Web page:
Question: Is there a difference between rida and ridwan? What are the most important means of attaining ridwan?
Answer: Rida means a person’s being pleased with God and Islam, showing heartfelt submission to everything He decrees, and meeting the troubles and misfortunes faced in the world with a heart at rest.
The blessed Prophet, peace and blessings be upon him, drew attention to such horizons of rida with the words, “We are content with God as our Lord, with Islam as our religion and with Muhammad as our Messenger…”
As it relates to believers, this blessed statement of the Prophet shows how a true servant of God is, and it sets a goal to attain for people like us. The fact that different verses of the Qur’an state, “God is well-pleased with them, and they are well-pleased with Him…” (e.g., al-Maedah 5:119) indicate that attaining the horizons of rida is the greatest goal for believers to attain.
In addition, if a person is fixed on rida, always lives with this consideration, always targets it, and exerts himself in this respect, this at the same time is an indication of God Almighty’s being pleased with him. God does not affect such feeling of rida in someone unless He is well pleased with that person. It is therefore possible to say that one who is not pleased with God, who does not submit to His decrees with contentment, and who does not meet negative occurrences that befall him with a heart at rest is not a person with whom God Almighty is pleased.
Ridwan: The Glad Tidings of Eternal Contentment
As for ridwan, it is the otherworldly return for the efforts made in this world for the sake of attaining rida, or God’s good pleasure. Every act of worship offered here will appear in the Hereafter as a different blessing of Paradise. In the words of Bediüzzaman, “saying ‘All praise and gratitude are for God’ (Alhamdulillah) after you eat something will be returned to you as a fruit of Paradise.” A person who remains thirsty and hungry owing to fasting here will be rewarded with Rayyan there, a blessed spring drinking from which will not let that person feel thirsty ever again. In short, a person’s beliefs and behaviors here will gain different meanings there. They will appear before the person sometimes as a tangible blessing and sometimes as feelings of inner relief and satisfaction.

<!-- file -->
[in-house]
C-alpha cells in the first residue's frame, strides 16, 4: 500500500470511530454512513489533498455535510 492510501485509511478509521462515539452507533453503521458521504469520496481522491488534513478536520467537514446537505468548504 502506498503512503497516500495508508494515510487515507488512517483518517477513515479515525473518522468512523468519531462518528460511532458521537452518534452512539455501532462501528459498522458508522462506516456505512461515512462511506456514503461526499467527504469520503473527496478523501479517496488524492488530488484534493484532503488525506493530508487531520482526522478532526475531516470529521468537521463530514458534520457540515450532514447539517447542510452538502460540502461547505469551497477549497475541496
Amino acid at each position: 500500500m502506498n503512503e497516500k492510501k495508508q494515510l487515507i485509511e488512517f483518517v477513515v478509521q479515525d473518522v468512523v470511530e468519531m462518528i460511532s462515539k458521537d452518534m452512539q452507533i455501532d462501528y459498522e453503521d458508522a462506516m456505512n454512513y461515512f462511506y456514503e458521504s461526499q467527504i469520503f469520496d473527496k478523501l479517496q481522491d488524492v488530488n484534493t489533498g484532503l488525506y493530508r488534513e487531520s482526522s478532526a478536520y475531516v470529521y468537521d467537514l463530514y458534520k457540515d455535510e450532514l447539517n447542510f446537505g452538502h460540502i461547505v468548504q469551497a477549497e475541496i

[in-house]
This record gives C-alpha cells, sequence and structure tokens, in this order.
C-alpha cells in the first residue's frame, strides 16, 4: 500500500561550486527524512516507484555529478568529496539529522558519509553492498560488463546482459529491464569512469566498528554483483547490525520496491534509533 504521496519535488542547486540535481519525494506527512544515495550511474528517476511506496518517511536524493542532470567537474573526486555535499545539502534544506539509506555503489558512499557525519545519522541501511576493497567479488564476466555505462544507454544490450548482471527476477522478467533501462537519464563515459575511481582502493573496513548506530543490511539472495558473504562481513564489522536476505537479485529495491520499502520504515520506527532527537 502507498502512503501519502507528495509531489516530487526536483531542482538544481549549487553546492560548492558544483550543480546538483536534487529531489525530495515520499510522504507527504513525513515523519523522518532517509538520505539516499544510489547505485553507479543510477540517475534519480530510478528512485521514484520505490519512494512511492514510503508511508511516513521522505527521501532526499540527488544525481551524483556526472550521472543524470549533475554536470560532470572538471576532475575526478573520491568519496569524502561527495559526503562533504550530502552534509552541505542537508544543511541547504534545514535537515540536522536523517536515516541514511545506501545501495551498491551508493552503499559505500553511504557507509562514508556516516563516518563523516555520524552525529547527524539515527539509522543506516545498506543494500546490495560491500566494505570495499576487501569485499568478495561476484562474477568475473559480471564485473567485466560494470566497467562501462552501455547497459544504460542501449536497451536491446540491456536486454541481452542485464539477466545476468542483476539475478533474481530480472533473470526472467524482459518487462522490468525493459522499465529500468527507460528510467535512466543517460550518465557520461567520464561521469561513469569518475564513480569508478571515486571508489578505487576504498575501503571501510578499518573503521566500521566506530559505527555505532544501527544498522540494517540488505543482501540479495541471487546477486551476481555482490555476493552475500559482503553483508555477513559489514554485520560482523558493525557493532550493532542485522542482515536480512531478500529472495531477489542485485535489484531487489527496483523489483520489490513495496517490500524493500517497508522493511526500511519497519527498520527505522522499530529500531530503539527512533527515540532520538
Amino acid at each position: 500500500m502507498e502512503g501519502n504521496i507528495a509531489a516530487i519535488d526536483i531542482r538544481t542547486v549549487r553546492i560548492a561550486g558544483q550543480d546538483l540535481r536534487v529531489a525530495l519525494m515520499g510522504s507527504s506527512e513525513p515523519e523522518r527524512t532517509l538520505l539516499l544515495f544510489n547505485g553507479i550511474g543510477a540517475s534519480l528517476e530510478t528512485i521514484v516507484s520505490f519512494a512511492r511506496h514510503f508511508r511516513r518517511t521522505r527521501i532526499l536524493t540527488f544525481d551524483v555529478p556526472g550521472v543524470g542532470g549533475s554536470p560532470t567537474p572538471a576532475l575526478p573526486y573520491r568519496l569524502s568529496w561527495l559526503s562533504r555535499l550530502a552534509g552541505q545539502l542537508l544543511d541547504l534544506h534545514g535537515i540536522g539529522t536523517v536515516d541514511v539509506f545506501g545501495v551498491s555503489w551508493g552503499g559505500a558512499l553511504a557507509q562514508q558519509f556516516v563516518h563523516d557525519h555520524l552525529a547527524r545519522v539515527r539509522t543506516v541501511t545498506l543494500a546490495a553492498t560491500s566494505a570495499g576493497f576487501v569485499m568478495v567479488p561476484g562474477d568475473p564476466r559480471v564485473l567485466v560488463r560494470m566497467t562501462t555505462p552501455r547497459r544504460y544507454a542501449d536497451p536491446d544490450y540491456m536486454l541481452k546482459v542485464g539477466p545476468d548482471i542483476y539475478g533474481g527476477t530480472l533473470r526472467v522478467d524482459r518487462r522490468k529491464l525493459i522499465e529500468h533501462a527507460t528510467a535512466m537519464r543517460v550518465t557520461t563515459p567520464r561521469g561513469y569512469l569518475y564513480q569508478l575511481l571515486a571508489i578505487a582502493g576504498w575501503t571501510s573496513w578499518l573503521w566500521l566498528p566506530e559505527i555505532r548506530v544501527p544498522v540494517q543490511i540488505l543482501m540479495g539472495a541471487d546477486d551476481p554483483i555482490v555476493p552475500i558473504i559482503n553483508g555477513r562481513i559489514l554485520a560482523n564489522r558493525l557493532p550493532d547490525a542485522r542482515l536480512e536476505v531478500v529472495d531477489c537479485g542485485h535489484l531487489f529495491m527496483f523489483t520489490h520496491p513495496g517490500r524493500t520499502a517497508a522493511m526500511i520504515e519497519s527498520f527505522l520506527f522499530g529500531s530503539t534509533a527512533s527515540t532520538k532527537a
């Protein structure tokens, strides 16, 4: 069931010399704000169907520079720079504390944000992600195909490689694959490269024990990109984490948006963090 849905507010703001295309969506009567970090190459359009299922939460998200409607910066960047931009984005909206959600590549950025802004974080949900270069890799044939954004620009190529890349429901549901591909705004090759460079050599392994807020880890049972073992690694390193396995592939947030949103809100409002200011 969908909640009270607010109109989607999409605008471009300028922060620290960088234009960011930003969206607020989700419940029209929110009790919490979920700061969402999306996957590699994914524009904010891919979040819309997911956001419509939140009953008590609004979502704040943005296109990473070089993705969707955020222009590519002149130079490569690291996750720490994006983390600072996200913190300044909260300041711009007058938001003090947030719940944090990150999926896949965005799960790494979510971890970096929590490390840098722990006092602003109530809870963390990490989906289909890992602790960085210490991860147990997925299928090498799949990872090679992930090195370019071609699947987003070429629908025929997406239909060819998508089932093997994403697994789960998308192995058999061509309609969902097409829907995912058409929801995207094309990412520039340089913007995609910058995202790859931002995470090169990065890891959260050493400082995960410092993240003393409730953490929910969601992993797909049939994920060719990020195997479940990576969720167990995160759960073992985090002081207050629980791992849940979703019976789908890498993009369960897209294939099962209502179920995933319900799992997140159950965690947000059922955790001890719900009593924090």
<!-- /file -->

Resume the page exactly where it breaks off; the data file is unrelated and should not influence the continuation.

Therefore, ridwan differs from rida in this respect. If rida is a Divine grace and favor a person attains in this world by giving willpower its due, ridwan is an eternal grace and favor God Almighty embodies in the next world and offers His believing servants. In other words, ridwan is a blessing beyond imagination that God will bestow upon His servants in the realm of eternal bliss, impacting their souls and causing a spiritual delight in them. It is such a blessing that the believers who attain it will be filled with such spiritual pleasure that they will forget the blessings of Paradise.
Which Is the Greatest Reward, Ridwan or Seeing the Divine Countenance?
At this point, one may wonder whether seeing God or ridwan is a greater blessing. From the statements of the scholars of Islamic Theology who knows the Qur’an and Sunnah so well, one may conclude that beholding the Divine Countenance is the greatest blessing of Paradise. For example, in his poem about Ahl al-Sunna belief, Ali ibn Uthman al-Ushi voiced this truth with the following words:
Believers see Him in a state free of quality and quantity;
this is not possible to exemplify.
When they see Him,
they forget all blessings of Paradise.
Woe to those people,
who say God cannot be seen!
Bediüzzaman states: “A happy life of 1,000 years in this world cannot be compared to an hour of life in Paradise, and 1,000 years of life in Paradise cannot be compared to an hour’s vision of His Countenance of utmost beauty.
From these expressions, it is understood that seeing God is a much greater Divine favor than the blessings of Paradise. Indeed, God Almighty’s addresses His servants who enter Paradise as, “I am eternally well-pleased with you. I will not ever be wrathful to you,” which is a favor of the greatest kind and even makes one forget the other, filling a person with ultimate relief. This is such a grace and favor that it is not possible to imagine what a pleasure and delight this makes a person experience. It is explicitly stated that ridwan is the greatest of the blessings in Paradise with the verse meaning: “and greater (than those) is God’s being pleased with them. That indeed is the supreme triumph” (at-Tawbah 9:72).
Those Who Demand Rida, Will Attain Ridwan